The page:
JERSEY CITY, N.J. – If you’re of the normal variety in life, you can get to the 102nd floor of the Empire State Building.
But if you’re Rickie Fowler and you’re part of a select group that has special dispensation, you go one floor higher.
The thing is, 103 stories above New York City – it was a promotional show to trumpet this week’s PGA Tour FedEx Cup playoff opener – was tame. Didn’t faze him at all. In fact, he’d like to go higher and higher . . . and then jump.
“I still want to go skydiving,” Fowler said.
There was a conviction in the tone of his voice, almost as if Fowler – though he has earned more than $10 million in the tame world of golf – needs a bigger charge, a greater rush of adrenaline. In fact, to heck with skydiving, Fowler pulled out his phone and showed off something he really, really wants to do.
“I want to ride the wingsuit,” Fowler said, and he showed a videoclip of what that looks like. In a word, outrageous. Another that comes to mind, insane.
Yet it’s clear that Fowler was taken by the way this daredevil – a fellow member of the Red Bull team – handled himself, gliding through a mountainous gorge. If the average person saw only danger, Fowler saw the thrill in every bit of it.
“Rickie’s into that crazy stuff,” Keegan Bradley said as he walked by, shaking his head. Each of them had just concluded 36 holes at 7 under in The Barclays, Fowler establishing a competitive record at Liberty National with a 64, but Bradley coming in two groups later to shoot 8-under 63 – but they have different slants on seeking thrills outside of golf.
There was a time when Bradley was a passionate downhill skier – “The most dangerous sport in the world,” he said – but he’s toned down a bit. He’ll do some whitewater rafting while on a fishing trip, but Bradley said Fowler can have the skydiving and wingsuit stuff.
“He likes that whole scene,” said Bradley.
Indeed, Fowler does, and he seemed to like the suggestion that he celebrate his 25th birthday next May by skydiving. “It’s just a matter of getting the Red Bull guys together,” he said, a wide smile on his face.
But it’s not like his passion to seek new challenges will stop there. No, sir. In fact, Fowler confirmed that he’s contemplating a move that could be considered daring for him, given his golf-playing history. Having been devoted to the one teacher who taught him the game and nurtured his swing – the late Barry McDonnell, who died in May of 2011 – Fowler said he’s given serious thought to enlisting a swing coach.
“I’ve worked with a couple of guys, here (on the road) and at home, just trying to keep everything very simple,” Fowler said. “I’m heading toward a direction where I want to see my swing and my game get to the next level, to be the best player I can be.”
It’s no secret that one of the coaches to whom Fowler turned for some questions is Butch Harmon, but there have been others.
“I just wake up and go figure it out on the range, but I could see myself getting a little more serious (and hiring a swing coach) in the next year or two. It’s not out of the question,” Fowler said, though he emphasized that there’s no rush. He still gets great mileage out of his friend and caddie, Joe Skovron, who knew McDonnell and serves as Fowler’s eyes.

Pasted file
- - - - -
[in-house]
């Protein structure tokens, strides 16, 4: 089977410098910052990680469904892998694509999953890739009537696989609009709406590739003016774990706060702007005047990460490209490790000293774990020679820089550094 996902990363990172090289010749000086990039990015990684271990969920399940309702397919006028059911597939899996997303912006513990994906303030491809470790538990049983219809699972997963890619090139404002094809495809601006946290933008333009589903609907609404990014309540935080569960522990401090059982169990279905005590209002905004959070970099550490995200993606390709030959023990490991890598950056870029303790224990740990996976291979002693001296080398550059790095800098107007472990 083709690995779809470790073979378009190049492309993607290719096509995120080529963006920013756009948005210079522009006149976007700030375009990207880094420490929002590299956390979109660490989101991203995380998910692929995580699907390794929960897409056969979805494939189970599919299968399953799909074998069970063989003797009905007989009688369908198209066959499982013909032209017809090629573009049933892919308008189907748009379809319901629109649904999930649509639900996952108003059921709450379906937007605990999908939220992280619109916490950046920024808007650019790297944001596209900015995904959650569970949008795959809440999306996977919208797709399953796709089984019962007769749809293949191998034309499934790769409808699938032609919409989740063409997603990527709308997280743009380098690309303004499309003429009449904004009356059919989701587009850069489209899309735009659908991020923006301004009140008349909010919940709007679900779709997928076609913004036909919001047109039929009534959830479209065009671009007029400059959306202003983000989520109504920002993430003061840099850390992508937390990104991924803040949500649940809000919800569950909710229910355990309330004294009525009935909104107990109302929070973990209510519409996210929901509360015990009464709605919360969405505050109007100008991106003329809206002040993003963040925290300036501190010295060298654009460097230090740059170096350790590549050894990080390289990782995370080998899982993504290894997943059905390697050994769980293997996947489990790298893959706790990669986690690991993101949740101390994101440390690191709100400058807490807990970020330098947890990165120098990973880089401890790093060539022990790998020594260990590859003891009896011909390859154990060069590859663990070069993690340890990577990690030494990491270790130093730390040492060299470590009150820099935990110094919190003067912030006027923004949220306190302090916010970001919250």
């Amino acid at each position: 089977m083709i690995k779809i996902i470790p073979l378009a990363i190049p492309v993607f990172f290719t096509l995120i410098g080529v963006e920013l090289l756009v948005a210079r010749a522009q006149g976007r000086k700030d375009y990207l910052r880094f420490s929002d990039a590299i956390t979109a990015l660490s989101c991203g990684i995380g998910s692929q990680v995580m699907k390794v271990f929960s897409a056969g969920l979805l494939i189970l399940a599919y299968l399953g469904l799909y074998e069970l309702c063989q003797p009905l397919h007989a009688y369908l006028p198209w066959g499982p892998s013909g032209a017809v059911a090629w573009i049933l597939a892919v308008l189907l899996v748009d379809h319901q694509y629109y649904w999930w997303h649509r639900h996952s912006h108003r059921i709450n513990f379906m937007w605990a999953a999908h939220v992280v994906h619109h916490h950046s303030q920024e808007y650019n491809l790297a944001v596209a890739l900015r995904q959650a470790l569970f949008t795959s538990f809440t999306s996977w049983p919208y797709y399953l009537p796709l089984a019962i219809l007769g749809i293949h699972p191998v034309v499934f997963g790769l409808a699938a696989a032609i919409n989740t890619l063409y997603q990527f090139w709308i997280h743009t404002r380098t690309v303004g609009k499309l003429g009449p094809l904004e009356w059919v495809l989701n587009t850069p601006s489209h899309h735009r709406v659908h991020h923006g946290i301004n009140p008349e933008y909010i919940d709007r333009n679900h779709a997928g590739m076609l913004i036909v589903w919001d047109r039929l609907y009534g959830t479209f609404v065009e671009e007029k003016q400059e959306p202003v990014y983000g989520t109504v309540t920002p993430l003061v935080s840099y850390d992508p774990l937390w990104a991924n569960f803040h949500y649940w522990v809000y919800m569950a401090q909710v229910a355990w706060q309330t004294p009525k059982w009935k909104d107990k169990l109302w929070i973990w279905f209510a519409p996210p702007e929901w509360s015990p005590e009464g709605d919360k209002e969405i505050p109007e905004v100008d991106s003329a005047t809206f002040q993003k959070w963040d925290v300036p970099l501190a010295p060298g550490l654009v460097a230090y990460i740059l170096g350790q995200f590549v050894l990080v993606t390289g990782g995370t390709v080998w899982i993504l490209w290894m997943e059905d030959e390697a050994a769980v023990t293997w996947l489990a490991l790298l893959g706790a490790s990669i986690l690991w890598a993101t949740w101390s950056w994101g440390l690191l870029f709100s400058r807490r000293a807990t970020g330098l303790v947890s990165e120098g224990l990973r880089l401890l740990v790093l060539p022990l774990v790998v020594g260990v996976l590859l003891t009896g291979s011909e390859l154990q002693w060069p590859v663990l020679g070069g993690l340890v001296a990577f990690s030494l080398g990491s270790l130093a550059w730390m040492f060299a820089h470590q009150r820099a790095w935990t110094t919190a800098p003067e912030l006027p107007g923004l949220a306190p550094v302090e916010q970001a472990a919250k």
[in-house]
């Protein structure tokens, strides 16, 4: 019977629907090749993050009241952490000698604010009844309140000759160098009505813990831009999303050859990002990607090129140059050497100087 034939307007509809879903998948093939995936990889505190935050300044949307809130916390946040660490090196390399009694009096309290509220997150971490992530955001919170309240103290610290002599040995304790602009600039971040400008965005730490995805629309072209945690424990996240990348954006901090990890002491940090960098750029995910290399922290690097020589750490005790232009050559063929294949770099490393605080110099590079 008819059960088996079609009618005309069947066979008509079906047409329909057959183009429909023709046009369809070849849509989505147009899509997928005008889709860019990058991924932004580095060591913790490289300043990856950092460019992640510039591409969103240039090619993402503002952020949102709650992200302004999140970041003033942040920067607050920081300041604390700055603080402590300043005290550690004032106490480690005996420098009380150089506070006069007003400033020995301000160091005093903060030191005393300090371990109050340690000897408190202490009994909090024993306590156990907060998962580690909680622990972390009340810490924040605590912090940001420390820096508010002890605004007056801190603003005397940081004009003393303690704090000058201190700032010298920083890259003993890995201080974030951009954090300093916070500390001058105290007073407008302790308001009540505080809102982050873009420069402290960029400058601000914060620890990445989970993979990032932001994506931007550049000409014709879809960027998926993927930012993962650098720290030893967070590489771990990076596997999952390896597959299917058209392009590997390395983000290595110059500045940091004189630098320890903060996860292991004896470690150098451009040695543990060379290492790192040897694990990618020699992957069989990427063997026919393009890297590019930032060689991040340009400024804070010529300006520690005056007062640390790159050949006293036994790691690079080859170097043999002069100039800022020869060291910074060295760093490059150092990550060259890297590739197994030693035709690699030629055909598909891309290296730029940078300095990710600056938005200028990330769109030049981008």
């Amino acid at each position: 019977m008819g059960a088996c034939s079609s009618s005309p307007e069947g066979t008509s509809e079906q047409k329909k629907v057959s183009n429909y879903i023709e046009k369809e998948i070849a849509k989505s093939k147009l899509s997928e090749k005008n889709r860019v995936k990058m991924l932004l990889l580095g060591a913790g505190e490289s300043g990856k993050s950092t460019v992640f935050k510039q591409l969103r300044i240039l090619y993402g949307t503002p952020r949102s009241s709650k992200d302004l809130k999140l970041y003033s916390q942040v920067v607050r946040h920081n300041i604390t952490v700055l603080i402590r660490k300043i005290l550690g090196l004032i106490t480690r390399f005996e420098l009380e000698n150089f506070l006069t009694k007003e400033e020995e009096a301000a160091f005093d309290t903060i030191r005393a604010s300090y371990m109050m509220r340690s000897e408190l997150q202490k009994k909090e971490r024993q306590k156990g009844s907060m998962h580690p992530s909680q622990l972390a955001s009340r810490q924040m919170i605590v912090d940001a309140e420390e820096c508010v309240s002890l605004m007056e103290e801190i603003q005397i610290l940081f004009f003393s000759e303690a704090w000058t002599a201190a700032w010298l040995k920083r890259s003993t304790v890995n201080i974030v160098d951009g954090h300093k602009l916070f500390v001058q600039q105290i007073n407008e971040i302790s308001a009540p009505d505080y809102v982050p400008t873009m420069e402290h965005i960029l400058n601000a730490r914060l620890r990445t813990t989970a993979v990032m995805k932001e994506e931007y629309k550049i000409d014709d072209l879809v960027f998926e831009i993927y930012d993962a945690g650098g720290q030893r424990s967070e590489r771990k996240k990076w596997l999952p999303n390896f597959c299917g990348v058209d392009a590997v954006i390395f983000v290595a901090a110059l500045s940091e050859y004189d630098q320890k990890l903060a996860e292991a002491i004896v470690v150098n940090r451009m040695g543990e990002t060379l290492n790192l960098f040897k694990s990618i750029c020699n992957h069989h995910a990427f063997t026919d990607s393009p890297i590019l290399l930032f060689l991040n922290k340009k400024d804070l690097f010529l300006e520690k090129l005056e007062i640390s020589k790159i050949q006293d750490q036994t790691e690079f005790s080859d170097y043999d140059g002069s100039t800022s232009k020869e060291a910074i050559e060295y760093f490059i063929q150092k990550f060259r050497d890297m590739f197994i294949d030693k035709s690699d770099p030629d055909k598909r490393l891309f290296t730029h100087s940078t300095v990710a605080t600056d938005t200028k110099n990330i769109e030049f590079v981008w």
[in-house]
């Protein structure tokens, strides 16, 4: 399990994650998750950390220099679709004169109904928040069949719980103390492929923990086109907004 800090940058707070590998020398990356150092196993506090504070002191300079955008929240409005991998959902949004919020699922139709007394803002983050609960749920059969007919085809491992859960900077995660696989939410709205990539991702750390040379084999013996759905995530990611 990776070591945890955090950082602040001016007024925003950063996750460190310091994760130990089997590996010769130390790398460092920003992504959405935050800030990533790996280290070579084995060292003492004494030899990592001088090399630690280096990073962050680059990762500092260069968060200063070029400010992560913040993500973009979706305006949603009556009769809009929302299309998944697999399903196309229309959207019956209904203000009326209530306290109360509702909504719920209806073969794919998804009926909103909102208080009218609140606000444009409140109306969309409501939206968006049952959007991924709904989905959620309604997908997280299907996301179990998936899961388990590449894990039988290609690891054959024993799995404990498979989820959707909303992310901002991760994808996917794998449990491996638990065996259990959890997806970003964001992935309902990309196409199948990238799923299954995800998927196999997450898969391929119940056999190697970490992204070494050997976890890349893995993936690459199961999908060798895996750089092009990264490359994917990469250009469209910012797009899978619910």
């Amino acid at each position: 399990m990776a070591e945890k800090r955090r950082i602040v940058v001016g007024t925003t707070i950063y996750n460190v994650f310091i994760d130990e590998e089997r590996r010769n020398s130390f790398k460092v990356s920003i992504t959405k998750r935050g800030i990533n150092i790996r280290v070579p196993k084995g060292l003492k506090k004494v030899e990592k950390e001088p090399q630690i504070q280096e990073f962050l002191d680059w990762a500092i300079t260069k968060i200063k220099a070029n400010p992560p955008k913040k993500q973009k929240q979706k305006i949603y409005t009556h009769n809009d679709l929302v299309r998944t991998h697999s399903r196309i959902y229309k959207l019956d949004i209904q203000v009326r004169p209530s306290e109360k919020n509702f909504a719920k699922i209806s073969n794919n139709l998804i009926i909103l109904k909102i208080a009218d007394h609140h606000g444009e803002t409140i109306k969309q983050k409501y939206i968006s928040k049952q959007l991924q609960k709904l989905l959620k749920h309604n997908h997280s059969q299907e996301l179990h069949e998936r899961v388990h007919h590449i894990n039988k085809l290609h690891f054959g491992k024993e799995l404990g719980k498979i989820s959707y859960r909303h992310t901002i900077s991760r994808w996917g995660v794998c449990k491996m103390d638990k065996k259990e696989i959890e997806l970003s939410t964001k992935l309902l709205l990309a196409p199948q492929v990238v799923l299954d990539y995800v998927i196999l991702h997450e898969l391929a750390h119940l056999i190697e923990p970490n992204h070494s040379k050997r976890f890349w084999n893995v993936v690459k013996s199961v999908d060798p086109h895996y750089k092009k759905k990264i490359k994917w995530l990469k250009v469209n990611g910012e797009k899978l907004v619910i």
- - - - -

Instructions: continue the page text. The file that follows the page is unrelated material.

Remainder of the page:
But the foundation that was poured by McDonnell still serves Fowler very well, thank you, and you need look no further than the eagle and six birdies he made – after he had come back early to finish off a first-round 71.
Halfway home at 7-under 135, Fowler was two behind the clubhouse leader, Webb Simpson (67-66–133), but with Liberty National softened considerably, a long line of marquee names were licking their chops and firing away. Bradley and Adam Scott (66) were also at 135, Sergio Garcia (66) was at 136, and having been assigned a twilight round, Tiger Woods stood 6 under at the turn. There is, as they say, a lot of golf to be played, and besides, Fowler is focused mostly on his status. It’s a time of year he hasn’t quite come to master, this FedEx Cup playoff stuff, and he figures now is a good time to do so.
At 42nd in the standings, it’s the lowest Fowler has been headed into the playoffs in his brief PGA Tour career. But given that he fell from 18th to 28th a year ago, 28th to 43rd in 2011, and 19th to 32nd in 2010, Fowler is looking to turn the tables on that trend.
“This is the first time I’ve actually been coming in kind of moving forward with my game into the playoffs,” he said. “Every year I feel like I’ve been just kind of trying to hold on and finish off the year.”
If Friday means anything, perhaps Fowler is about to change his playoff fortunes.
His long and explosive second day, coming after a long and disjointed first day – thank you, Mother Nature – is all part of life in the big leagues. Fowler is young and able to roll with it, but he preferred Friday’s marathon session that featured 30 holes of golf for some players over Thursday’s rain-interrupted silliness.
“You can get worn out sitting around,” Fowler said.
And clearly, he’s not the type to sit around. More likely, he’s the type to go fly around.